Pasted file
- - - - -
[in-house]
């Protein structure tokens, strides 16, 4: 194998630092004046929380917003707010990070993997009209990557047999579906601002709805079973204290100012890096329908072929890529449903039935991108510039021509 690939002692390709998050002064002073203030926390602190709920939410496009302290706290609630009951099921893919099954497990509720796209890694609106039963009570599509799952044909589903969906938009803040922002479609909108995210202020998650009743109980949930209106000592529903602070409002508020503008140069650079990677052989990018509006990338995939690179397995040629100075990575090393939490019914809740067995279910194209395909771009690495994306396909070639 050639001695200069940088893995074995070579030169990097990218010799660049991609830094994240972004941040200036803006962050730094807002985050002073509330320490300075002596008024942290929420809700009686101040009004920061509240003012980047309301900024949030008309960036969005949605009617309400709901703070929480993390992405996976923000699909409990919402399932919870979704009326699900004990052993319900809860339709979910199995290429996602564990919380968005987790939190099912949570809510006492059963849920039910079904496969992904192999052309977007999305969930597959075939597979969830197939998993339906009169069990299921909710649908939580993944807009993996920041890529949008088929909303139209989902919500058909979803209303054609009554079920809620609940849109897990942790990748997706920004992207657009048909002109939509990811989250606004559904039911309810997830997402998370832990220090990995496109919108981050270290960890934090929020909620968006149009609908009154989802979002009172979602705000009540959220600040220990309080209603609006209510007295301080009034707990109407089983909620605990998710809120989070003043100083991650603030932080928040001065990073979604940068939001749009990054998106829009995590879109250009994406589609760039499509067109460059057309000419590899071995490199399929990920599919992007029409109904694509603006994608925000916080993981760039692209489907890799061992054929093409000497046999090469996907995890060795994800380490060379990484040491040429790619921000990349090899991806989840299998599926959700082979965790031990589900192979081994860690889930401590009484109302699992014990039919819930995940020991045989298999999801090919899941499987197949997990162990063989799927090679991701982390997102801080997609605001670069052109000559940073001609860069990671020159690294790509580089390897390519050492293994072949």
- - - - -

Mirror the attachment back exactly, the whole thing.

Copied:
[in-house]
């Protein structure tokens, strides 16, 4: 194998630092004046929380917003707010990070993997009209990557047999579906601002709805079973204290100012890096329908072929890529449903039935991108510039021509 690939002692390709998050002064002073203030926390602190709920939410496009302290706290609630009951099921893919099954497990509720796209890694609106039963009570599509799952044909589903969906938009803040922002479609909108995210202020998650009743109980949930209106000592529903602070409002508020503008140069650079990677052989990018509006990338995939690179397995040629100075990575090393939490019914809740067995279910194209395909771009690495994306396909070639 050639001695200069940088893995074995070579030169990097990218010799660049991609830094994240972004941040200036803006962050730094807002985050002073509330320490300075002596008024942290929420809700009686101040009004920061509240003012980047309301900024949030008309960036969005949605009617309400709901703070929480993390992405996976923000699909409990919402399932919870979704009326699900004990052993319900809860339709979910199995290429996602564990919380968005987790939190099912949570809510006492059963849920039910079904496969992904192999052309977007999305969930597959075939597979969830197939998993339906009169069990299921909710649908939580993944807009993996920041890529949008088929909303139209989902919500058909979803209303054609009554079920809620609940849109897990942790990748997706920004992207657009048909002109939509990811989250606004559904039911309810997830997402998370832990220090990995496109919108981050270290960890934090929020909620968006149009609908009154989802979002009172979602705000009540959220600040220990309080209603609006209510007295301080009034707990109407089983909620605990998710809120989070003043100083991650603030932080928040001065990073979604940068939001749009990054998106829009995590879109250009994406589609760039499509067109460059057309000419590899071995490199399929990920599919992007029409109904694509603006994608925000916080993981760039692209489907890799061992054929093409000497046999090469996907995890060795994800380490060379990484040491040429790619921000990349090899991806989840299998599926959700082979965790031990589900192979081994860690889930401590009484109302699992014990039919819930995940020991045989298999999801090919899941499987197949997990162990063989799927090679991701982390997102801080997609605001670069052109000559940073001609860069990671020159690294790509580089390897390519050492293994072949």